I am trying to analyse the influence of temperature on flowering dates of certain plants using survival analysis. I have data from several measuring stations that measure daily mean temperature and give me the date on which the plant of interest has flowered that year.
I figured out how to apply the cox proportional hazard model to my data when looking at a single year, but I am not sure how to extend my analysis to the whole dataset (all years). Here is some sample code of what I achieved till now:
Generate example data (I can also supply the real dataset on request):
library(survival) events <- data.frame( year = rep(1980:1989,5), stid = rep(c(rep('a', 10), rep('b', 10), rep('c', 10), rep('d', 10), rep('e', 10))), doy = sample(110:170, 50) ) temp <- data.frame( value = round(rep(-(abs(1:365 - 180))^(1/1.5) + 30,50) + runif(365 * 50 , -5, 5),2), stid = rep(rep(c(rep('a', 365), rep('b', 365), rep('c', 365), rep('d', 365), rep('e', 365))),10), day_of_year = rep(1:365,50), year = sort(rep(1980:1989,365*5)) )
Normal coxph analysis for a single year (tmerge requires the newest version of the survival package):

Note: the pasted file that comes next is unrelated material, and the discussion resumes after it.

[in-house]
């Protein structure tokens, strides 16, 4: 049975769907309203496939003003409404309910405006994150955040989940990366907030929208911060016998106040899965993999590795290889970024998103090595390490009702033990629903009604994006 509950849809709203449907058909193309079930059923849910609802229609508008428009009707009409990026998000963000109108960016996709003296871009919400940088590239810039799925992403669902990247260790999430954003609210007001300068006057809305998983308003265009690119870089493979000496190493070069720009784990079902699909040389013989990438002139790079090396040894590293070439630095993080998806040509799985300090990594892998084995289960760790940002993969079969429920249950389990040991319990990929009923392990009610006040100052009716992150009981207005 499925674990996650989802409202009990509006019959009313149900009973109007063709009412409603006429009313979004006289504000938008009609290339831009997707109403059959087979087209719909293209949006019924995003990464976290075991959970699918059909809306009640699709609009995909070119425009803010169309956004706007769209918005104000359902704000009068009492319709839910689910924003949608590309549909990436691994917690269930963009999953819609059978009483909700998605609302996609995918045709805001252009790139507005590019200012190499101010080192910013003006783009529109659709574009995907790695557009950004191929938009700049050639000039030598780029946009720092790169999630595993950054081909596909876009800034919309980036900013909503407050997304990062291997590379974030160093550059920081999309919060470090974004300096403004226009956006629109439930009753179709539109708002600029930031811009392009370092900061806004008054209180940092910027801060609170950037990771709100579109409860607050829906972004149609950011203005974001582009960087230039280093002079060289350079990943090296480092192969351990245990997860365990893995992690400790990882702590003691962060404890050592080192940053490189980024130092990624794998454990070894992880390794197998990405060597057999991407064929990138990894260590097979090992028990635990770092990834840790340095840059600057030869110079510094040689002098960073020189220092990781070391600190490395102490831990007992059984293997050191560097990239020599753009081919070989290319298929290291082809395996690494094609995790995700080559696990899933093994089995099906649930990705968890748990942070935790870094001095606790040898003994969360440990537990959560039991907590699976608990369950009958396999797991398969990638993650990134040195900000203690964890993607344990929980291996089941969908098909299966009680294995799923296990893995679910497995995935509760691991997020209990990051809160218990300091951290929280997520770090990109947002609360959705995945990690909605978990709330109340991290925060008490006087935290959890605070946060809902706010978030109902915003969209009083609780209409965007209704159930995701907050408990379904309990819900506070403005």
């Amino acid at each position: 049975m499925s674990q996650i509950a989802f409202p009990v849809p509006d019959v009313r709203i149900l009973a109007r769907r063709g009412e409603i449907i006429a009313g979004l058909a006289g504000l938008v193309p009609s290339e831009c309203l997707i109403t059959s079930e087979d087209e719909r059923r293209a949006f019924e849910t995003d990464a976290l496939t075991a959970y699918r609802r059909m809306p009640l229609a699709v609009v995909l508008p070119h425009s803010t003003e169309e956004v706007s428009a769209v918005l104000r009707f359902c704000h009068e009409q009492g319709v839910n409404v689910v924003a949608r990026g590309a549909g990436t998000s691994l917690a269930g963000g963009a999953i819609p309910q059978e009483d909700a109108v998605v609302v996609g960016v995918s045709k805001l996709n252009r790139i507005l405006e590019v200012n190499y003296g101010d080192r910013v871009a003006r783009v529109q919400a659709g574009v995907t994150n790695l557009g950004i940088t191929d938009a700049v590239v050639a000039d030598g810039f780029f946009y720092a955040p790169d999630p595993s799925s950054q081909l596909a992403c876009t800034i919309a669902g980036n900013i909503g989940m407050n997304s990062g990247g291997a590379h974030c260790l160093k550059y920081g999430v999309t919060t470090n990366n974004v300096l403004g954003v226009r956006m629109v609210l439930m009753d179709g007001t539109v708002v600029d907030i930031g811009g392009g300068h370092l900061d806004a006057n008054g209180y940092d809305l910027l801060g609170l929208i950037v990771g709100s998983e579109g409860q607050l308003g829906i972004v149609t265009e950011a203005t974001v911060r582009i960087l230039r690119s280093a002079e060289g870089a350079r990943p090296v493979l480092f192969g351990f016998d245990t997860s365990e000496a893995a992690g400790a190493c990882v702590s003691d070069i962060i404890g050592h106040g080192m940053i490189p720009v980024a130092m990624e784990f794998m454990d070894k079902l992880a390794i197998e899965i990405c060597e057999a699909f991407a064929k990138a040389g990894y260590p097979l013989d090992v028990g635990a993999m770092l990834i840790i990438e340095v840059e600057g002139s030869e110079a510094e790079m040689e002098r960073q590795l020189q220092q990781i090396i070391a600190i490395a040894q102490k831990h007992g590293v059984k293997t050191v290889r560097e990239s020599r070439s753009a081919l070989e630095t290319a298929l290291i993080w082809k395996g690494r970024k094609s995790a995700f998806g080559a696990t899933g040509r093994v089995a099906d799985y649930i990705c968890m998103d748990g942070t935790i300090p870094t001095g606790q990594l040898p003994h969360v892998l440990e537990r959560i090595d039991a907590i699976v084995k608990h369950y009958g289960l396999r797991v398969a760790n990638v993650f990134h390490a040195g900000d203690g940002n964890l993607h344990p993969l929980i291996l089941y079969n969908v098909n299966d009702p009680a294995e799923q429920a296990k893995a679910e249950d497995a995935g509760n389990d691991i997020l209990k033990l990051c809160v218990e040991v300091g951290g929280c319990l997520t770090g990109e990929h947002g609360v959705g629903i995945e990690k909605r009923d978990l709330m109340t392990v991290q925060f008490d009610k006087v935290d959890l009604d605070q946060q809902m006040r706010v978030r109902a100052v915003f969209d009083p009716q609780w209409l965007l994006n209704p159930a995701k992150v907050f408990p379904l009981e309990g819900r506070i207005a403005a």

temp = temp[temp$year == 1980,] events = events[events$year == 1980,] # Define the time-ranges for the counting dataset dat = tmerge(events, events, id = stid, tstart = doy*0+1, tstop = doy) # Ad a time dependent covariate (tdc) dat = tmerge(dat, temp, id = stid, temperature = tdc(temp$day_of_year, temp$value)) # Ad an event dat = tmerge(dat, events, id = stid, flowering = event(events$doy)) surv = Surv(dat$tstart, dat$tstop, dat$flowering) surv_cox = coxph(surv ~ dat$temp) summary(surv_cox) plot(cox.zph(surv_cox))
On Request: Plot of an excerpt of the dataset:
The actual dataset is much bigger. It goes over 40 years and dozens of measuring stations (plot shows only data from one station).
I want to investigate how the daily temperature influences the flowering date = position of the vertical red lines. I figured out this should be possible with a cox proportional hazard model, but I am not sure how that works for periodically recurrent events